“My personal assessment is that they can hardly create a total blackout in the country,” said Olena Pavlenko, president of DiXi Group, a Kiev-based energy consultancy. “There will still be opportunities for electricity supply in all regions. But they will create a situation where we have longer interruptions of electricity supply in cities”.

The attacks have begun to create a new reckoning among Ukrainians.

For those in the east and center of the country, many of whom had only recently returned to their homes after spending months abroad or in the west, it raised the possibility that they might need to flee again. Even for those who intend to stay, conversations have begun about what needs to be done to prepare for a winter potentially without heat and power for extended periods.

“When you have to stay without electricity, you have this feeling that you are in constant danger,” said Pavlenko, who added that her apartment in Kiev had been without power for four hours that afternoon. “You are not able to live as you lived before. It is terrorizing in all regions.”

A recent news report advised apartment buildings to place emergency kits in elevators in case residents find themselves trapped between floors during a power outage. In one apartment building, the contents included a flashlight, water, cookies, as well as two adult diapers and a mild sedative.

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At the bottom of the list of contents in the package, a request was written: “Please do not use the contents if you do not need and replace what you use.”

Ukraine’s power generation capacity plunged in the first weeks of the war after Russia seized its Zaporizhzhia nuclear power plant, Europe’s largest atomic power station. But with much of the country’s industry emptied by the conflict, energy demands are also much lower than in peacetime.

Ukraine is still able to generate enough electricity for its own needs – and until just two weeks ago, was actually exporting its surplus to its European neighbours. But its ability to move electricity from power plants, many of which are in the north and west of Ukraine, to where it is needed, near the front lines in the south and east, is diminishing rapidly.

“The main objective of the Russian attack is to create a situation where the Ukrainian system cannot work together,” said Oleksandr Kharchenko, managing director of the Kiev-based Energy Industry think tank. “They want to divide it into parts. We can clearly see this plan.”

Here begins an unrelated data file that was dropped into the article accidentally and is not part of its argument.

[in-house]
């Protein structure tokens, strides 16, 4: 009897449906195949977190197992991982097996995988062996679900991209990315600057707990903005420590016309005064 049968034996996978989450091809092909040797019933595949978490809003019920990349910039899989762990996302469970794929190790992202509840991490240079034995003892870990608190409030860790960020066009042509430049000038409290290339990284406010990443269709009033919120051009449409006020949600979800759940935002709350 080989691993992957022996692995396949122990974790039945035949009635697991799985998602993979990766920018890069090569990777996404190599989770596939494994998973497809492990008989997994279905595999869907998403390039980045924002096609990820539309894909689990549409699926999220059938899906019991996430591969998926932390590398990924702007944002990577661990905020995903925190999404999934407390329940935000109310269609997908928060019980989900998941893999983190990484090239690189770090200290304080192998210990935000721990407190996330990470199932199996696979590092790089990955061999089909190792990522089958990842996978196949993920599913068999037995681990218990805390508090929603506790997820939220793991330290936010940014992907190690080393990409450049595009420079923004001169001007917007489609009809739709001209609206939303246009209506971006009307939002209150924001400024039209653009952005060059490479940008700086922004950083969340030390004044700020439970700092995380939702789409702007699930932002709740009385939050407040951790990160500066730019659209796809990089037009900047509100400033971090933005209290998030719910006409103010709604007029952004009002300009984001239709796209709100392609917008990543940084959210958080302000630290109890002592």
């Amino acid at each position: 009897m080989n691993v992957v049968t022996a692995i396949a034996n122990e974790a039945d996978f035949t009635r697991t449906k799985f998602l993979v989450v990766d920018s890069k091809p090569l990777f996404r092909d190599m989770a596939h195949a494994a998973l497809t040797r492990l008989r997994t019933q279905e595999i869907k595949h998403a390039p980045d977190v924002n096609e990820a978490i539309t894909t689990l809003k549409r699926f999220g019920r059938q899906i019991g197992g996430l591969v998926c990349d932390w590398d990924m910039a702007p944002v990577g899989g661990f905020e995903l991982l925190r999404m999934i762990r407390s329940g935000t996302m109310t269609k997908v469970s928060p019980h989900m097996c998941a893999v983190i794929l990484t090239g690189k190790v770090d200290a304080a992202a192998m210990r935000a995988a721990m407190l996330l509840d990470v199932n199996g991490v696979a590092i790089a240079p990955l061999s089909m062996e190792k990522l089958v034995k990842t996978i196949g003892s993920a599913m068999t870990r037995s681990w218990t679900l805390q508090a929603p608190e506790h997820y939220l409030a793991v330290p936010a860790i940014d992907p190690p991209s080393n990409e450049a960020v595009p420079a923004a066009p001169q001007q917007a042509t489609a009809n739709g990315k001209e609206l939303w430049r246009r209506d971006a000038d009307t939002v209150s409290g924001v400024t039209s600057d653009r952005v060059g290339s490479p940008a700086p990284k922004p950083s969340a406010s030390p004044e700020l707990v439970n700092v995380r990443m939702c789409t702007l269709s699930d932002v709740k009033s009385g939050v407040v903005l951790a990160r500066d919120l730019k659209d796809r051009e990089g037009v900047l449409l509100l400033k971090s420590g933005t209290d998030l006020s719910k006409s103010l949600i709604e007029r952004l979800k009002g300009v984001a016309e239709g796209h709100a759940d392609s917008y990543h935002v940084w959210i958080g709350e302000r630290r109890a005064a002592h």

Another objective – as Russia faces battlefield challenges on the front lines and is retreating from the southern city of Kherson and other areas – is to undermine the Ukrainian military from behind.

“This is a completely different way of how Russia is now targeting infrastructure,” said Artur Lorkowski, the Vienna-based director of the Energy Community Secretariat, an international organization linked to the European Union that has been coordinating efforts to run the spare parts. and infrastructure assistance. to Kiev. “This is something that makes me fear for the future.”

Lorkowski said targeting the power grid could lead to civilian suffering beyond the already heavy toll of the war, which on Monday entered its ninth month.

“I’d like to be wrong, but if the intensity of the bombing is maintained by the Russians, you can expect a really, really harsh winter,” Lorkowski said in a telephone interview from the Polish-Ukrainian border, where he was returning from a visit to Kiev. focused on relief efforts. “They are trying to push people into a crisis situation through limited or no access to electricity and heating during the winter.”

Attacks on energy infrastructure have led to calls for allies to step in to help, both with air defense and spare parts for the energy system.

The Biden administration said it was trying. “We are working with the Ukrainians and regional and allied partners to see what can be done to support some alternative energy sources for them as winter approaches,” National Security Council spokesman John Kirby said. He added that the United States was working hard to ensure that the Ukrainians could “improve their air defense capabilities.”

Poland recently submitted a list of Ukraine’s most urgent infrastructure needs to the European Commission.

The list, drawn up with Kiev, describes the need for items such as mobile cranes, vehicles for transporting reinforced concrete pillars, miles of power cables and more than a dozen types of transformers, as well as submersible pumps, surge arresters and saws. with a chain. among others.

A Polish diplomat, speaking on condition of anonymity to discuss ongoing talks, said diplomats from EU member states had been briefed on the letter. “More and more member countries understand the situation and I think they want to help”, said the diplomat.

Some of the necessary materials can be obtained from the European Union, the diplomat said, while other items may need to be ordered from elsewhere, potentially with financial support from EU countries. Even before the latest round of Russian attacks, EU countries were donating generators, repair kits and transformers.

Kudrytskyi, Ukrenergo’s chief executive, said he felt he was in a race to make repairs faster than Russian shelling could destroy his work. “It’s a very dangerous situation,” he said, “and we don’t know their destruction capabilities.”

Stern reported from Kiev and Rauhaula reported from Brussels. Beatriz Ríos in Brussels contributed to this report.